McClellin ready to rush the passer

New Chicago Bears DE Shea McClellin says he can play down end or stand up outside linebacker, but he'll be most effective as long as he's getting after opposing quarterbacks.

Defensive end Shea McClellin, selected by the Chicago Bears yesterday in the first round of the 2012 NFL Draft, understands his role in the NFL.

"I consider myself a rush end and that's what they want me to do," McClellin said today at Halas Hall. "I'm going to get after the quarterback and I'm going to love it. It's going to be great."

McClellin was a three-year starter at Boise State, starting 38 of 49 games in which he played. He picked up 20.5 sacks during his collegiate career, showing a relentless motor when getting after the quarterback.

Chicago was 19th in the league last season with 33.0 sacks as a team. The priority for the front office heading into this year's draft was to take a player that can help improve that area of the defense. With his pedigree as a pass rusher, McClellin should be able to fill that need.

DE Shea McClellin
David Banks/US Presswire

In college, he played both linebacker and defensive end. Bears GM Phil Emery said yesterday that the club plans on playing McClellin at left defensive end and not as an outside linebacker.

"I really don't prefer one [position]," he said. "I think I can be effective in both. As long as I'm getting after the quarterback, I think I can be really effective. At Boise State this year I was kind of all over the place. I really think I can be effective with my hand in the dirt, standing up, whatever the team wants me to play and needs me to play."

McClellin said he knew being drafted by the Bears was a real possibility when the club sent defensive line coach Mike Phair to work him out individually.

"I think whenever a team sends a coach out to see you, I think you have to take it a little serious. I had a great workout that day and we went in and did some board work. I thought I did a good job. I thought I might have a chance."

As a rush end, McClellin compares his game to Jared Allen of the Minnesota Vikings, who led the league in sacks last season, due mainly to Allen's high motor.

"He plays hard and that's the way that I like to play."

Emery said yesterday that the team graded McClellin highly as a special teams player. He was on the kickoff return and punt return teams at Boise State, roles he believe he'll inherit with the Bears.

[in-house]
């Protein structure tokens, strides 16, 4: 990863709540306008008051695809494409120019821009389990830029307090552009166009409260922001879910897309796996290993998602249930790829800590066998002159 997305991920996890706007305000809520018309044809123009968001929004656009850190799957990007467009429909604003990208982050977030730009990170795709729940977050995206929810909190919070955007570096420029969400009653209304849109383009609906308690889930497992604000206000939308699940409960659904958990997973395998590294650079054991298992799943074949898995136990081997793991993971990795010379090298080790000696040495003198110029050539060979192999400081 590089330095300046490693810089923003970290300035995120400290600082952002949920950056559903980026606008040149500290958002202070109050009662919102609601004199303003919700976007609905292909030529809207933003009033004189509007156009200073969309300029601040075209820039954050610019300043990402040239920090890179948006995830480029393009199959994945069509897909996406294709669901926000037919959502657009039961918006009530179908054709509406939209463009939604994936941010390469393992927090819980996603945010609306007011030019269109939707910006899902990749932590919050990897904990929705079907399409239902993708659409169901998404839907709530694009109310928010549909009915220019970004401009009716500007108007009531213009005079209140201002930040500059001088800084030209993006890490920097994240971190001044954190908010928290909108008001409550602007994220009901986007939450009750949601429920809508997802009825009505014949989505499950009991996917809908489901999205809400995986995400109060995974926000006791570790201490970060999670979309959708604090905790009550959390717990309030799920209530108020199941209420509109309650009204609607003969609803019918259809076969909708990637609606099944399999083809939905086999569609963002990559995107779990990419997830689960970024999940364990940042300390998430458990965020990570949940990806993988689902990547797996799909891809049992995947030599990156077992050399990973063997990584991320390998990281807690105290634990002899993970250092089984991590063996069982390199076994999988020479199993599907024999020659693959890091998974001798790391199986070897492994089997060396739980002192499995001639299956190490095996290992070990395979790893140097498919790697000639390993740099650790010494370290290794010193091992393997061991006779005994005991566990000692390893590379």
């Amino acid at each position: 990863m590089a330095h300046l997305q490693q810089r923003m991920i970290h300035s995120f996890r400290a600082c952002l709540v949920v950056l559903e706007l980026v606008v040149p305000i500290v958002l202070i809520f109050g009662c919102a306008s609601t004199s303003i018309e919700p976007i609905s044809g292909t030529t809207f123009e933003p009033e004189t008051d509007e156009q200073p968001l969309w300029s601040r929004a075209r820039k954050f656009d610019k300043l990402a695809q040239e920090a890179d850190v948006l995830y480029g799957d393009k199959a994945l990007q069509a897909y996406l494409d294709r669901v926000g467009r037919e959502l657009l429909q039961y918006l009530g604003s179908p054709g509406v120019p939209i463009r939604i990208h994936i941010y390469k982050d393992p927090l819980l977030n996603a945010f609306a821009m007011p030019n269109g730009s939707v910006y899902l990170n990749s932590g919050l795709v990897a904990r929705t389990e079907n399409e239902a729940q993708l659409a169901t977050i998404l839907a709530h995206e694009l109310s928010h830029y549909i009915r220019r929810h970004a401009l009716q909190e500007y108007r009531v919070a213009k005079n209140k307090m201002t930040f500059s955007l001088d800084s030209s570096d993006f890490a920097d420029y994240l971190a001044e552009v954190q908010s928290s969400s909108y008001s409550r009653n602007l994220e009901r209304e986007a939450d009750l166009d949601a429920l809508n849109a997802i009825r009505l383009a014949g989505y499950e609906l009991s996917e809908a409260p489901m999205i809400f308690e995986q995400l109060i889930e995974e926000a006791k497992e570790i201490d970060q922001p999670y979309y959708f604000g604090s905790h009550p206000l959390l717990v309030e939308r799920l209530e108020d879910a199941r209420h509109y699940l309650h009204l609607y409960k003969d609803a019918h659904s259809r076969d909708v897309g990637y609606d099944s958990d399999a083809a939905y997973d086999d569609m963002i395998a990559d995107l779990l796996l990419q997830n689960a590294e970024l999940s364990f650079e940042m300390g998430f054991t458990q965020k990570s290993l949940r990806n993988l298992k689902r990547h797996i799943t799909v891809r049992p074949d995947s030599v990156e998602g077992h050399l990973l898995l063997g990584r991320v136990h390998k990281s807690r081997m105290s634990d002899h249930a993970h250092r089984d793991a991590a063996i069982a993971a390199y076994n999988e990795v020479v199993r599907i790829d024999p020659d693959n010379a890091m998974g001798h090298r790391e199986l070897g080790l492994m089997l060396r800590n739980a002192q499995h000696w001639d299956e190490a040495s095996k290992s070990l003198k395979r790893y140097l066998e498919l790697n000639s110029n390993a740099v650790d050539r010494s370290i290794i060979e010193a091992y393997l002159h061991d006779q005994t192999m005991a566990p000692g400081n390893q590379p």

"I think I'm definitely going to be on every special teams here. They believe I can do that and I know I can do that," said McClellin. "I'm used it and I just like getting out and competing. I expect to have a big impact on special teams."

Before the draft, a report came out stating McClellin had suffered three concussions in college. In today's NFL, where player safety is a top priority, collegiate concussions are a big concern. Yet McClellin says the report was false.

"I don't know where the reports came from. I had one concussion in 2012. I didn't miss a game. I missed one practice they kept me out. In 2009, it wasn't really a concussion – I had concussion-like symptoms. I was sick before that so it was more precautionary. It wasn't really a concussion. Basically just one [concussion]. I don't know where three came from. I changed my helmet up this last year and I haven't had any problems since. I'm good to go. No worries from me."

McClellin said, no matter his role on the team this year, he's looking forward to the opportunity to compete on the field.

"I just want to help the team win games and win a championship," he said. "What happens, starting or whatever, that's up to the coaches. I'm just going to go out and work hard and just compete every day."

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Jeremy Stoltz is Publisher of Bear Report magazine and and a member of the Pro Football Writers of America. To read him every day, visit and become a Chicago Bears insider.

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